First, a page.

Computing is often regarded as a tricky subject to both teach and engage children in. However, given the right resources and encouragement, introducing simple programming from an early age, can help capture children’s interests and develop essential skills and understanding, which will aid them later on in their education journey. Moses Sung-Him Ng, a 10-year-old boy from Stanmore, London is living proof of this as a self-taught coder, who discovered an interest in coding from an early age.
When he was just eight years old, Moses decided to read Exploring the World of Mathematics, and came across a page on the BASIC programming language. It instantly captured his attention, and wanting to find out more, he started visiting local libraries to borrow books on computer programming, as well as buying a book on video game coding.
ABOVE: Moses worked with a FUZE microcomputer in his spare time, challenging himself to test out various programming languages and work with electronics
On a family trip to Hong Kong, Moses’s uncle (who works with computers) gave him an old PC, complete with Windows 7. With the computer back home, Moses could take what he’d learnt on paper and put it to practice and he began to experiment with several languages, including Quick BASIC 64 and HTML.
For Moses, computing wasn’t just an interest – it had become a passion and in July, he went along to the Stanmore College Big Bang Fair, an event designed to get young people excited about science, technology, engineering and maths. Whilst at the event, he met the team from FUZE Technologies, who were very impressed by his skills; he showed great proficiency in his coding while experimenting with their own language FUZE BASIC, an updated version of the language he had originally been inspired by.
“I like it because it’s great to connect the code to real-life”
Whilst being educated at home and studying for his 11plus papers, Moses worked with a FUZE microcomputer in his spare time, challenging himself to test out various programming languages and work with electronics. Karen, Moses’ mother, has no experience with computers or programming and was stunned by the amount Moses had taught himself, as she wasn’t able to provide any advice on the subject: “Hopefully when he moves to secondary school, he will be able to get more support from teachers, but right now, he’s doing it all on his own. He’s the expert in the family!” Now that his exams are over, he will have more time to experiment and practice with coding before moving on to study the subject at school.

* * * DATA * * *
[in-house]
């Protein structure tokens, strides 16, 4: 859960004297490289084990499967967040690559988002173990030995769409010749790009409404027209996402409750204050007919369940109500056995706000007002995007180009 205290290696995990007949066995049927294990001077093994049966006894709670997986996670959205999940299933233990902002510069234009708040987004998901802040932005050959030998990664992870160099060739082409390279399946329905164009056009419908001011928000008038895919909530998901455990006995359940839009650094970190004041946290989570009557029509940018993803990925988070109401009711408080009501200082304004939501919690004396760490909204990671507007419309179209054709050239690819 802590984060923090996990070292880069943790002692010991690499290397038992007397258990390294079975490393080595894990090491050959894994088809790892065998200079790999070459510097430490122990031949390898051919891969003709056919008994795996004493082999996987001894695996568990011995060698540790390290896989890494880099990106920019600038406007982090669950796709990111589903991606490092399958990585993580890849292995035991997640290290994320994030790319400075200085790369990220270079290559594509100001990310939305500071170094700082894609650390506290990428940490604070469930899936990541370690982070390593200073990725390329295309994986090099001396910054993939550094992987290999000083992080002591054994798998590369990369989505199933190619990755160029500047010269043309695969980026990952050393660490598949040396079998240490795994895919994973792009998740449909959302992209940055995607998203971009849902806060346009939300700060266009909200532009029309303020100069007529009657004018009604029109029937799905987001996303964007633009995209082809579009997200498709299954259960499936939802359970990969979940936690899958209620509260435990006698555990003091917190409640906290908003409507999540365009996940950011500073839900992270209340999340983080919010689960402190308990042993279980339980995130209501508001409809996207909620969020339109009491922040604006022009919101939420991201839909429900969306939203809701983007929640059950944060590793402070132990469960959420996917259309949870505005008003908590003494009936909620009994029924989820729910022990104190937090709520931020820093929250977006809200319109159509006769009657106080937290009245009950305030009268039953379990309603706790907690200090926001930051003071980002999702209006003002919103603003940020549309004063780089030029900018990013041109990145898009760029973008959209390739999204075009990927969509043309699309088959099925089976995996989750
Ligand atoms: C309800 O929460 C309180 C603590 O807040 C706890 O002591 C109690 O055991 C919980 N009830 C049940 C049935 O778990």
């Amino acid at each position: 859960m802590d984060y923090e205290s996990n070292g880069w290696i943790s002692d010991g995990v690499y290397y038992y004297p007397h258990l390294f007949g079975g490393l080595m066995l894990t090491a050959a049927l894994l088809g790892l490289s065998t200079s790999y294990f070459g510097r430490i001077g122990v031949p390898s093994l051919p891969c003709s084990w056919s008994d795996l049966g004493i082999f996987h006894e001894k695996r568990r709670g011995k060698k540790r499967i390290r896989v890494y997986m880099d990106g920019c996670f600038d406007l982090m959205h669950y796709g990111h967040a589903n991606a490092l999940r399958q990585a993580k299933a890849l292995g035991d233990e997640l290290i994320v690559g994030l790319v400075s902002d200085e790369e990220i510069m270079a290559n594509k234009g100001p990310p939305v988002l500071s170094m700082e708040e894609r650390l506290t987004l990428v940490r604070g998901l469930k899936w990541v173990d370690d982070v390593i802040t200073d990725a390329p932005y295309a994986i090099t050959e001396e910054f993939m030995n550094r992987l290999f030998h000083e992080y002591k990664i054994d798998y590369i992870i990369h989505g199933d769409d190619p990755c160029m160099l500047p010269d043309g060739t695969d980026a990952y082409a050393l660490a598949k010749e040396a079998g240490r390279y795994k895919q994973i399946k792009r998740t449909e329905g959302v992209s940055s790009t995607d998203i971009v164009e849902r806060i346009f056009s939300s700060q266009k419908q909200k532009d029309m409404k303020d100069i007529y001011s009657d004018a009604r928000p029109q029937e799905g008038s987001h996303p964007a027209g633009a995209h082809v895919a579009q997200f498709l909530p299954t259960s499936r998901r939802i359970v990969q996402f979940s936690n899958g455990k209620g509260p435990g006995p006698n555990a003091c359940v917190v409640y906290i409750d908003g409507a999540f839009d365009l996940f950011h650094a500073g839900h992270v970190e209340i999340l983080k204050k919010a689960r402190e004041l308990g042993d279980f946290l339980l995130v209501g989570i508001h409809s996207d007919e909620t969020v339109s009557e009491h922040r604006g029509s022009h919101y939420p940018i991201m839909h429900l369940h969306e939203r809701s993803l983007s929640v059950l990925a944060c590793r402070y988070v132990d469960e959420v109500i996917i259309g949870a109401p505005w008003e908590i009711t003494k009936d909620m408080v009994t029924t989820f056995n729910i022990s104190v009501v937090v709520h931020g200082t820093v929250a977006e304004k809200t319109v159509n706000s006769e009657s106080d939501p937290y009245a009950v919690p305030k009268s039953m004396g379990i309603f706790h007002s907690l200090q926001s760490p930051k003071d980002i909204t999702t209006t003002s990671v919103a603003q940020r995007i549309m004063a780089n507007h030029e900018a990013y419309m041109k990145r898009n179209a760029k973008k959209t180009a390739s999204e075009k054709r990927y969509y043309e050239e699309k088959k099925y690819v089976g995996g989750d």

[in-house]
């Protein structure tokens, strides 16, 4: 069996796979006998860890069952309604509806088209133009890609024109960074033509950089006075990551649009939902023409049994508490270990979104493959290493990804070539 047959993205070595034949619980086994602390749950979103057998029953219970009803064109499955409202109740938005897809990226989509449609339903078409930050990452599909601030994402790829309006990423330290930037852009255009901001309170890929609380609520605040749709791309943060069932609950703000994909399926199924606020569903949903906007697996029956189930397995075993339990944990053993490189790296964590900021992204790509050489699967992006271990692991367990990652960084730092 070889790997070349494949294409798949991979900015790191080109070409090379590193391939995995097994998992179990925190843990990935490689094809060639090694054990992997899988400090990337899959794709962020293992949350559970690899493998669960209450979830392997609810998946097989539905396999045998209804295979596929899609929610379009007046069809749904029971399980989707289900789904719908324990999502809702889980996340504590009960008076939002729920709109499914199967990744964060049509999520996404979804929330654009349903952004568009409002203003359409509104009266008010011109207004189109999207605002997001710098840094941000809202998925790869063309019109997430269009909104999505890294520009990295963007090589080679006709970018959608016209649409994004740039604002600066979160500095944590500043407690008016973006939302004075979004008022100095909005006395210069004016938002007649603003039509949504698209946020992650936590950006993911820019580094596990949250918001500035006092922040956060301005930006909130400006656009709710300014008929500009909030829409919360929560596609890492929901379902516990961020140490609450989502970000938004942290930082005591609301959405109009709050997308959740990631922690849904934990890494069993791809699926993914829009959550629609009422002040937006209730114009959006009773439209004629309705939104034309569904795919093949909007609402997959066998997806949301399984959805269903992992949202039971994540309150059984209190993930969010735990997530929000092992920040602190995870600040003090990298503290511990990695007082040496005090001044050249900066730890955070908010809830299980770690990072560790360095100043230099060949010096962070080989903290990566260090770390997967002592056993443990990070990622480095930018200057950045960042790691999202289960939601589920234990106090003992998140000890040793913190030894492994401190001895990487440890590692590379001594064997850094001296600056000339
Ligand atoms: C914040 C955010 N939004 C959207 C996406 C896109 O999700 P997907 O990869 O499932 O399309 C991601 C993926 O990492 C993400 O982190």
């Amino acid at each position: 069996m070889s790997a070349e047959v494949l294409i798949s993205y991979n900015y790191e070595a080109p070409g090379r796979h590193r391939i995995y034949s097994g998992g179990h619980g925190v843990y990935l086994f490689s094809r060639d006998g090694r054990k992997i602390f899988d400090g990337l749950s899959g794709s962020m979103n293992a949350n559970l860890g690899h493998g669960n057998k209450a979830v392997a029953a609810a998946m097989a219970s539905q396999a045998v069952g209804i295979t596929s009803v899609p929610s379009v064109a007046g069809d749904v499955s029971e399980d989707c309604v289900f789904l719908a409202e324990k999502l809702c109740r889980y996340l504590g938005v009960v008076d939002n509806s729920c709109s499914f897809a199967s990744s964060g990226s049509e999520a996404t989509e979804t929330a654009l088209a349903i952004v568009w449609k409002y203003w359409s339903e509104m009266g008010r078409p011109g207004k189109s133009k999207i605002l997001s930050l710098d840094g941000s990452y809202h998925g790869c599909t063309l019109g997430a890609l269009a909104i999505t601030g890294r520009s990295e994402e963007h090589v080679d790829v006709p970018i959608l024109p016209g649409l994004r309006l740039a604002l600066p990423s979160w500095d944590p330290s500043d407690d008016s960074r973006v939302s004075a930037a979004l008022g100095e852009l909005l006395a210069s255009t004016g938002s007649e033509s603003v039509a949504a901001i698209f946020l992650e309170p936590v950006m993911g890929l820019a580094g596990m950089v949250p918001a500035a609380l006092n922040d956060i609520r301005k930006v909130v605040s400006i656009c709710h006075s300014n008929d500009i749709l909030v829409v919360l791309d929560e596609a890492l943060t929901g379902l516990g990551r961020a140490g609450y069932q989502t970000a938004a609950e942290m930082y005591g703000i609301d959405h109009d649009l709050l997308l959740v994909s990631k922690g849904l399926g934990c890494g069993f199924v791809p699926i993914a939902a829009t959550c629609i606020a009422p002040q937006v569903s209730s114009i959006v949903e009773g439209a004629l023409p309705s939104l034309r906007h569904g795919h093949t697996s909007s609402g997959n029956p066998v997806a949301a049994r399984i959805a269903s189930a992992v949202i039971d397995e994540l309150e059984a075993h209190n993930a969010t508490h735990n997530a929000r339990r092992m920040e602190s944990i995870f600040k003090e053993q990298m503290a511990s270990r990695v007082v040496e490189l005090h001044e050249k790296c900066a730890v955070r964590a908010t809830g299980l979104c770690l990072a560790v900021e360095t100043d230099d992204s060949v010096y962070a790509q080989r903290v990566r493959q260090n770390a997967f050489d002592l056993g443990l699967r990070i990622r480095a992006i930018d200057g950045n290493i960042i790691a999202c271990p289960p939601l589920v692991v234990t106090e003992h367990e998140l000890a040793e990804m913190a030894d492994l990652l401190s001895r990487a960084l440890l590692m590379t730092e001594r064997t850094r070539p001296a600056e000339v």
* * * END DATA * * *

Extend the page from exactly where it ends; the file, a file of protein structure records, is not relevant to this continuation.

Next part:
“I like it because it’s great to connect the code to real-life,” says Moses, “you can combine it with other ideas and interact with it physically.” He has taught himself to program using light-dependent resistors (LDRs), which can affect patterns on the screen depending on how much light is hitting the sensor. He also developed his own programme based on mathematics research, which allows him to calculate Pi. In the near future, he hopes to experiment further with different languages, including more complex ones like Python.
ABOVE: Merrie, Moses’ younger sister is also a keen coder
When he grows up, Moses thinks that he would be interested in a career with computers, but having seen the real-world applications, he would also like to explore how he could apply his talents to his interest in music: “It would be great if he could combine the two,” says Karen.
Merrie, Moses’ younger sister is now eight years old, and after watching a TV programme called “Girls Can Code” on BBC Three, she decided that she wanted to have a go. With Moses as her inspiration and teacher, the two of them have recently been working through project cards and experimenting using Scratch. Karen goes on to say: “I never thought my girl would be interested in coding, but because the FUZE resources are suited to people of any ability, and having the additional benefit of her brother as a teacher, her interest has been boosted. I think having programming in the primary curriculum is an excellent idea, and now that Moses already has an understanding of how it all works, I can’t wait to see how this will develop during secondary school”.